This film is relentless. Not only is it badly scripted and acted, but also it has some of the worst production values ever. The print used for the DVD transfer is choppy and grainy, and while the movie claims to be in color, I count really only two colors in the film: gray, and slightly darker gray. In fairness when fire is depicted on screen you can see a hint of orange cast, but that's about it. Parts of the print are so dark it is very difficult to see what is actually going on, but enough about the film's good points.
This is a kind of primitive story of indentured servitude, rebellion, and revenge, and boils down to men versus women. In the beginning of the film we are introduced to the cast by an anonymous narrator, who unfortunately drones on and on through most of the film. We see that the heroine of the film, Tigri, and other women have to dance under the spell of a full moon and they just don't know why. (A village elder explains that they need men.) Through a few intergenerational flashbacks we understand that the women fled from the men after a woman threw a rock at a man. Since that time opposite gender contact has been strictly forbidden on both sides.
The male lead, Engor, enters the picture in a big way: he goes tiger hunting using sticks and a pit. He slays the tiger and later the girl's pet panther (which is obviously a very young and small cat.) Remember in 1950 that animal cruelty laws did not exist as they do today. The way they actually treat these cats is reprehensible by today's standards (although some of the panther wrestling is quite bogus.) Ultimately, Engor gets hurt by the panther and the women vow vengeance.
I could go on about the plot twists, but suffice it to say that both sides take prisoners, Engor discovers fire, Tigri explains how levers work (really), and all of this is an indirect result of the hilarious scene where Engor gets chased through the jungle by a bull elephant. There is a fight with a python, a fight with a big hairy ogre, and many episodes of infighting within the groups. They also learn rudimentary barbecuing skills.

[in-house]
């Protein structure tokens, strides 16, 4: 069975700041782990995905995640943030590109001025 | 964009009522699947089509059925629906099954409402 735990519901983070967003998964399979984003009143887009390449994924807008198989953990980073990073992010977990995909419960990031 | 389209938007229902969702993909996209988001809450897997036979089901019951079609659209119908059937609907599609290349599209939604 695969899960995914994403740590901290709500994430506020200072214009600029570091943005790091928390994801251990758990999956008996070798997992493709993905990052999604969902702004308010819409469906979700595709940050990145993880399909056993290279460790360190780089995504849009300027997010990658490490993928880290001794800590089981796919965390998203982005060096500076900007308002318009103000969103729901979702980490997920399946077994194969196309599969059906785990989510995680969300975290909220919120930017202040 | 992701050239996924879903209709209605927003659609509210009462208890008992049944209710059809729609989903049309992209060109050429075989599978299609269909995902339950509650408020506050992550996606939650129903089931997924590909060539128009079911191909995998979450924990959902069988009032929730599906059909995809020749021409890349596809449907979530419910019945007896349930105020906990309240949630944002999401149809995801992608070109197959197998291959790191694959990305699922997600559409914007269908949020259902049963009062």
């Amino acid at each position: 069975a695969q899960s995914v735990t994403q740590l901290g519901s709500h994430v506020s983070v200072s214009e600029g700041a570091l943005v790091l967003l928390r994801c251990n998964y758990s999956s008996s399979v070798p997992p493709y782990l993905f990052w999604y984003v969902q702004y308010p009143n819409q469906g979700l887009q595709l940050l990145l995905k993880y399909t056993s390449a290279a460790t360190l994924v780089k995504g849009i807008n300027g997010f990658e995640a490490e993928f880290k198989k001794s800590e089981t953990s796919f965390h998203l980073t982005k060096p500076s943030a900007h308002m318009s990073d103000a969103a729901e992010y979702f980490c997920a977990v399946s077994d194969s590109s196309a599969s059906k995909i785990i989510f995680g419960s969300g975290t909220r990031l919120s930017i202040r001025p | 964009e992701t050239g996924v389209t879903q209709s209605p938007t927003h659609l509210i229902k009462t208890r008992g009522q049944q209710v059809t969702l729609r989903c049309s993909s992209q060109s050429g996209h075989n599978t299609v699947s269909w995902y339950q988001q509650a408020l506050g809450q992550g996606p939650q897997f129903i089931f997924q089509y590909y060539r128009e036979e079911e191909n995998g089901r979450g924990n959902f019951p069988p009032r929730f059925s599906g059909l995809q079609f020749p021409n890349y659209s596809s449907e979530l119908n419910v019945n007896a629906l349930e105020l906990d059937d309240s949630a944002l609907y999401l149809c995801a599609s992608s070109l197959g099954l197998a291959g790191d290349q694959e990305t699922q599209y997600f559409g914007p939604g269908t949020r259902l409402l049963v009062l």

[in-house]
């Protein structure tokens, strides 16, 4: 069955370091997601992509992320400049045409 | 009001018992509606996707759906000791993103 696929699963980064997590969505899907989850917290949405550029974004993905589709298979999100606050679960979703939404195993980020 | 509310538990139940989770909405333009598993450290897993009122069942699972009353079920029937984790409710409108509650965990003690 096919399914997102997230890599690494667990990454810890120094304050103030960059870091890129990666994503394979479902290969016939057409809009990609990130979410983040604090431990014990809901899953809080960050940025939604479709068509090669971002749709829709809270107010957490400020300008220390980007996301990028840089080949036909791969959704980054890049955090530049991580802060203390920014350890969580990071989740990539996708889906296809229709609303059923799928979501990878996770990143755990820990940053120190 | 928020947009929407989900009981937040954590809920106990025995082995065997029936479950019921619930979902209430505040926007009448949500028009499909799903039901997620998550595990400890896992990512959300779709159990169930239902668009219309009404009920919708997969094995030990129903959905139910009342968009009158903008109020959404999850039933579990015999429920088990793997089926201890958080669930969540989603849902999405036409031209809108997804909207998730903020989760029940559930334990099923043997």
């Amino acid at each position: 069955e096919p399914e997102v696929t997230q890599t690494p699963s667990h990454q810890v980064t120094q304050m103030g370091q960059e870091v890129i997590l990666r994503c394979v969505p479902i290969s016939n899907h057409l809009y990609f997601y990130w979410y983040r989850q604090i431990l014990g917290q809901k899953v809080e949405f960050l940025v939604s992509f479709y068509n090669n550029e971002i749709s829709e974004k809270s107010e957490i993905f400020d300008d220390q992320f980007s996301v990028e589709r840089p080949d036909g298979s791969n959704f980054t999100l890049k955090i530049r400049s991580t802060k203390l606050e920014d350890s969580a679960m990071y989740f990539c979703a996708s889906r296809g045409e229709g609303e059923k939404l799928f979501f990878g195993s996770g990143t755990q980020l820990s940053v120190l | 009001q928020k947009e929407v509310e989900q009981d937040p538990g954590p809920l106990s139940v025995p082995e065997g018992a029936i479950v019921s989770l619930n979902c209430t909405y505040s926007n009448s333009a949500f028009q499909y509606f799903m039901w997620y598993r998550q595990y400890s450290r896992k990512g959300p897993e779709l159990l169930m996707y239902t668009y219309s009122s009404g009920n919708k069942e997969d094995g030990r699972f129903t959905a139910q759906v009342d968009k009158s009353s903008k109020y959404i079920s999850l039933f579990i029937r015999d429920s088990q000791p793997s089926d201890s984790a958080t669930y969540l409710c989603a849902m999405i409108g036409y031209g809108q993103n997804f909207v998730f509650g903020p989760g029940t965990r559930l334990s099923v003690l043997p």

The sole reason that I gave this film two stars (I had originally considered only one) is due to the scene where Tigri is attacked by a flying dragon, which is described by the narrator as "the scourge of the skies," but in fact looks a lot like "The Giant Claw" from the movie of the same name (if you have not seen "The Giant Claw" go and order a copy now!) I am not sure what this flying creature was (the focus and clarity of the film make it hard to examine), whether it was a model made of plaster and cardboard, or was a duck with a snood and beak taped on, but either way, this is one of the most unintentionally hilarious scenes in film history. You will be pleased immensely by the comic resolution of the flying dragon crisis.
As an added annoyance, the soundtrack features a lot of drum (bongo) music playing at every opportunity. There are several pointless scenes where women dance to this music, including a very poor ceremonial wedding dance, and overall the percussive effect is much like being at an Allman Brothers concert. There are no bonus points for guessing how the film will end: it ends exactly as you would expect, with a midnight mass marriage ceremony involving (you guessed it) a lot of dancing and some stupid customs.
This movie is really terrible, but does have a few fun moments. It is pure camp, and in the right mindset it can be quite enjoyable. This is inoffensive (feline torment aside) dumb fun, and is a prime example of the genre of bad caveman films that were so popular in the 1950s.